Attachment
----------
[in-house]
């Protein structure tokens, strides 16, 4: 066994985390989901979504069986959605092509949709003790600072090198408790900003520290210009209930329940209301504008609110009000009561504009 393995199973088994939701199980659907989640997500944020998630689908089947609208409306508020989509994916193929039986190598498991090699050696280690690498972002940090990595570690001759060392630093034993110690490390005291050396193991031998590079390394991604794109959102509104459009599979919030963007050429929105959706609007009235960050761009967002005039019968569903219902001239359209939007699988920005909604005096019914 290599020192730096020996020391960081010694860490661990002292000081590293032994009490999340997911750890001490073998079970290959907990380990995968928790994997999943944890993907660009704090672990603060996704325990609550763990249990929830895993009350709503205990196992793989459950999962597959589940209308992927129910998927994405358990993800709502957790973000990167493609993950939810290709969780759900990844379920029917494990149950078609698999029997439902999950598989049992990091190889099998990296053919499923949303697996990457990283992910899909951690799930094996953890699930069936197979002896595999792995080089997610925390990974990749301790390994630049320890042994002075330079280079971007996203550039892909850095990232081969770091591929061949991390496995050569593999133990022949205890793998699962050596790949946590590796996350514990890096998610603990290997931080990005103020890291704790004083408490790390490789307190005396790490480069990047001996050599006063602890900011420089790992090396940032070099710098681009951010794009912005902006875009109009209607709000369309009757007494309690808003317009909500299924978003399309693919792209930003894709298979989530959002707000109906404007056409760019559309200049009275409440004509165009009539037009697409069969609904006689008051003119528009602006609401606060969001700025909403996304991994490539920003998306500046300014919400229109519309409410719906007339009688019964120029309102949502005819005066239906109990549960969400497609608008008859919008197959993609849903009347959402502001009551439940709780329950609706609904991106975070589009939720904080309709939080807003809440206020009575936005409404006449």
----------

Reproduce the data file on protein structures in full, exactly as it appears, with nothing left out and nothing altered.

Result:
[in-house]
């Protein structure tokens, strides 16, 4: 066994985390989901979504069986959605092509949709003790600072090198408790900003520290210009209930329940209301504008609110009000009561504009 393995199973088994939701199980659907989640997500944020998630689908089947609208409306508020989509994916193929039986190598498991090699050696280690690498972002940090990595570690001759060392630093034993110690490390005291050396193991031998590079390394991604794109959102509104459009599979919030963007050429929105959706609007009235960050761009967002005039019968569903219902001239359209939007699988920005909604005096019914 290599020192730096020996020391960081010694860490661990002292000081590293032994009490999340997911750890001490073998079970290959907990380990995968928790994997999943944890993907660009704090672990603060996704325990609550763990249990929830895993009350709503205990196992793989459950999962597959589940209308992927129910998927994405358990993800709502957790973000990167493609993950939810290709969780759900990844379920029917494990149950078609698999029997439902999950598989049992990091190889099998990296053919499923949303697996990457990283992910899909951690799930094996953890699930069936197979002896595999792995080089997610925390990974990749301790390994630049320890042994002075330079280079971007996203550039892909850095990232081969770091591929061949991390496995050569593999133990022949205890793998699962050596790949946590590796996350514990890096998610603990290997931080990005103020890291704790004083408490790390490789307190005396790490480069990047001996050599006063602890900011420089790992090396940032070099710098681009951010794009912005902006875009109009209607709000369309009757007494309690808003317009909500299924978003399309693919792209930003894709298979989530959002707000109906404007056409760019559309200049009275409440004509165009009539037009697409069969609904006689008051003119528009602006609401606060969001700025909403996304991994490539920003998306500046300014919400229109519309409410719906007339009688019964120029309102949502005819005066239906109990549960969400497609608008008859919008197959993609849903009347959402502001009551439940709780329950609706609904991106975070589009939720904080309709939080807003809440206020009575936005409404006449």